Another standard component in file dialogs is the list of folders and objects on the left side, called Favorite Links. Here, eight (or more) shortcuts to special system folders are shown; click an icon to quickly jump to the corresponding location. You can also display a list of all of your folders, beneath those Favorite Links, by clicking the small up arrow next to the word Folders. Better yet, you can add any folder or object to your Favorite Links by displaying your folders, then dragging any folder or object to the Favorite Links list. A shortcut to the folder or object will then appear in Favorite Links.

Navigating to find or save files in the dialog boxes works exactly like it does in Windows Explorer. Use the "bread crumbs" navigation at the top to quickly jump to parent folders, and click the down arrow next to the bread crumb trail to drop down a list of folders you've used recently. Windows Vista also solves a problem with past Windows versions in that the full path of the current folder is shown in the bread crumb trailsomething you didn't see in previous Windows versions.

You can type any filename into the "File name" box, including the full path desired, to open or save. Directly to the right of the "File name" box is a list used to filter the display of files in the main listing. This is often the most confusing part of this window for new users, because in most cases, only certain file types are shownthose that match the file types that can be opened by the application you're using. So, for example, in Notepad you'll see only .txt files, but in WordPad you'll see a wider variety of files, including .rtf, .wri, .txt, and .doc. If the file you're looking for does not match the file type selection, it won't show up at all. Typically, the last entry in this list is All Files (*.*); choose this item to turn off the filter and display all files, regardless of type.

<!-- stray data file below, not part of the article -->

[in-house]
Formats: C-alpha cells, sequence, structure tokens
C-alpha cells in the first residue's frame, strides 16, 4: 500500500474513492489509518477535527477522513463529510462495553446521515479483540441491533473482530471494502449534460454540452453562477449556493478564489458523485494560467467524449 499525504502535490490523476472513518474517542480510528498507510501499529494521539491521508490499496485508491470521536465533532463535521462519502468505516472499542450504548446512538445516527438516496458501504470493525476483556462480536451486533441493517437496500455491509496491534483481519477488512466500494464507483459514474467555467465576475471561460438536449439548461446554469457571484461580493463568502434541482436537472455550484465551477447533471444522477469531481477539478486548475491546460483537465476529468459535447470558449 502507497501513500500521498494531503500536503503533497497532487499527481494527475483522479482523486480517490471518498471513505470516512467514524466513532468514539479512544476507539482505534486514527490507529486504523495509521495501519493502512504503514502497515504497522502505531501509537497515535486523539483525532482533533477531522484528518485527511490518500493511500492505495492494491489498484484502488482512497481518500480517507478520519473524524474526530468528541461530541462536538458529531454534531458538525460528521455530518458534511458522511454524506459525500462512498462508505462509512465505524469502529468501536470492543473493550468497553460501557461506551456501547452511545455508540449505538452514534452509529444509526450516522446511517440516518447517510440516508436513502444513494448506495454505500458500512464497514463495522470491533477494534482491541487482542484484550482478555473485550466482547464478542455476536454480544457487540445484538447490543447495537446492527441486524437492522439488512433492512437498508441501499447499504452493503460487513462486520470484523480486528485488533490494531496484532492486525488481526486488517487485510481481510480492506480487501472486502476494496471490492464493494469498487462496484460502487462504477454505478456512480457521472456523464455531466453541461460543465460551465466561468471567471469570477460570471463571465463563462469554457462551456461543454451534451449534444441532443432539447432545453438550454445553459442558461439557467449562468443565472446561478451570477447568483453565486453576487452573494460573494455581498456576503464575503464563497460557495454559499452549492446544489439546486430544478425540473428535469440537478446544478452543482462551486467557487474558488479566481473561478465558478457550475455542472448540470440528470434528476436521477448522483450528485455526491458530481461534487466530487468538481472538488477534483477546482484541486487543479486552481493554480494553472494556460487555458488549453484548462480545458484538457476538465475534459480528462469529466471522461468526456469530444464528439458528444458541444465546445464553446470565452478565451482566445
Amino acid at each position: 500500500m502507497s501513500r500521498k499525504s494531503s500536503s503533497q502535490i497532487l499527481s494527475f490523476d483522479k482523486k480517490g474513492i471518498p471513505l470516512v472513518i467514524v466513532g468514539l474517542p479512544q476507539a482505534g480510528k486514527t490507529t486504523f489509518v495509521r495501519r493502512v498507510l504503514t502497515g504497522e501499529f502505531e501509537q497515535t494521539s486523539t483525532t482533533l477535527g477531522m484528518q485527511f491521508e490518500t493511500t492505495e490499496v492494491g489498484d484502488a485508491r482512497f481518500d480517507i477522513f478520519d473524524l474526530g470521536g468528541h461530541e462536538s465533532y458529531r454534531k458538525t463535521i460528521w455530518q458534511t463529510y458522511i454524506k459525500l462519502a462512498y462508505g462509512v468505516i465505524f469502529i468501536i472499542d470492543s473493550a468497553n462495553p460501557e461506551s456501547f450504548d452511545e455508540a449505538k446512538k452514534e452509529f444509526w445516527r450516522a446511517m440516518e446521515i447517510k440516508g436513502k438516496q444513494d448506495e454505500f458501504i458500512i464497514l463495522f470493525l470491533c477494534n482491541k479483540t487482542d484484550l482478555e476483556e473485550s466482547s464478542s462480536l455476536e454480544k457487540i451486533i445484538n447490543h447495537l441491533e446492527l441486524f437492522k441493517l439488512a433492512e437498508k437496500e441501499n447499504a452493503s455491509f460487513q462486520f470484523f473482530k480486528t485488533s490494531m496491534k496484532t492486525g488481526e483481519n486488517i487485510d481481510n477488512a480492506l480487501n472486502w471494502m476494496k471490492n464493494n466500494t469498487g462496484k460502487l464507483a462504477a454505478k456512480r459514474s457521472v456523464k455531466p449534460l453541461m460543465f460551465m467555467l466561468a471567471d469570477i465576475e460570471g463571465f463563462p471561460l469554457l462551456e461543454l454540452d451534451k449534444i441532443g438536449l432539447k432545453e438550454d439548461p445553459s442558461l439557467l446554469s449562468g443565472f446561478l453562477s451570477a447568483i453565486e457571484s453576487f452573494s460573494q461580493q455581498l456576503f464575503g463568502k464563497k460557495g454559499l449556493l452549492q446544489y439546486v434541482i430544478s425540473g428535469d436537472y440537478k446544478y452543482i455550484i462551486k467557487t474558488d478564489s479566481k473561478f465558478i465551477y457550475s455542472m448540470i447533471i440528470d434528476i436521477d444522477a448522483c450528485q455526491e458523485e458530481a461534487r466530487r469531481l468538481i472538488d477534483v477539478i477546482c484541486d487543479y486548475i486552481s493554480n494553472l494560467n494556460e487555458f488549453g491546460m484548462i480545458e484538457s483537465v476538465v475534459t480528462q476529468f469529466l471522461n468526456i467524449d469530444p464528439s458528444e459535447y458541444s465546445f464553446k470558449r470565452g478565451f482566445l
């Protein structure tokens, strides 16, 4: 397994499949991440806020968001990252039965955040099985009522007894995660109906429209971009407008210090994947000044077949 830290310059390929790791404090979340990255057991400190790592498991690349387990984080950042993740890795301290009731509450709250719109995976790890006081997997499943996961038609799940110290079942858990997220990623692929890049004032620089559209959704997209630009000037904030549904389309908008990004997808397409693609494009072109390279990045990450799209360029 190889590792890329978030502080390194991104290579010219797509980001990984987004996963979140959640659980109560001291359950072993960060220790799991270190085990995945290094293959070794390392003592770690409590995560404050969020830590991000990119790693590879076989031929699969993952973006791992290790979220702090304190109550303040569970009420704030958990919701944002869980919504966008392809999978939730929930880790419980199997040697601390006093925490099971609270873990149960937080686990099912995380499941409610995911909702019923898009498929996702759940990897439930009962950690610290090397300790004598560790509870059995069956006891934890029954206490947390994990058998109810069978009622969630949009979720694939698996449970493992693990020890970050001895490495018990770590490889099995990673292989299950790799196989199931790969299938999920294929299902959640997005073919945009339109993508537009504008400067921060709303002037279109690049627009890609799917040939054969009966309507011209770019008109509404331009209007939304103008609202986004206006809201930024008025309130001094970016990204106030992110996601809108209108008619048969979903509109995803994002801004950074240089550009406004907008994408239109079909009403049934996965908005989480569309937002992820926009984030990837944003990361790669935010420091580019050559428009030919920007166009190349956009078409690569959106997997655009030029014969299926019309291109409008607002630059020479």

• Like most dialog boxes, File Open/Save dialogs are modal, which means that you must close them before you can use another part of the application.

  • An alternative to opening an application and then using File Open is to navigate to the folder containing your document and then double-click it to open it in its default application. You can also drag and drop a document icon into an open application window to open the file in that program.

    In some applications, if you drop a file icon into an already open document, the dropped icon will be inserted as an "object" into that document, rather than simply opening the document as you'd expect. The solution is to drop the icon onto the application's title bar.

See also

"Windows Explorer," in Chapter 4

Font Viewer: \windows\system32\fontview.exe

Display a preview and summary of any supported font file.

To open

Control Panel [Appearance and Personalization] Fonts Double-click any font file


fontview [/p] filename


It's easiest to use Font Viewer by double-clicking on a font file (see Figure 3-25). You can view any font formats normally supported by Windows Vista, including TrueType fonts (.ttf), bitmap fonts (.fon), and Type 1 fonts (.pfm).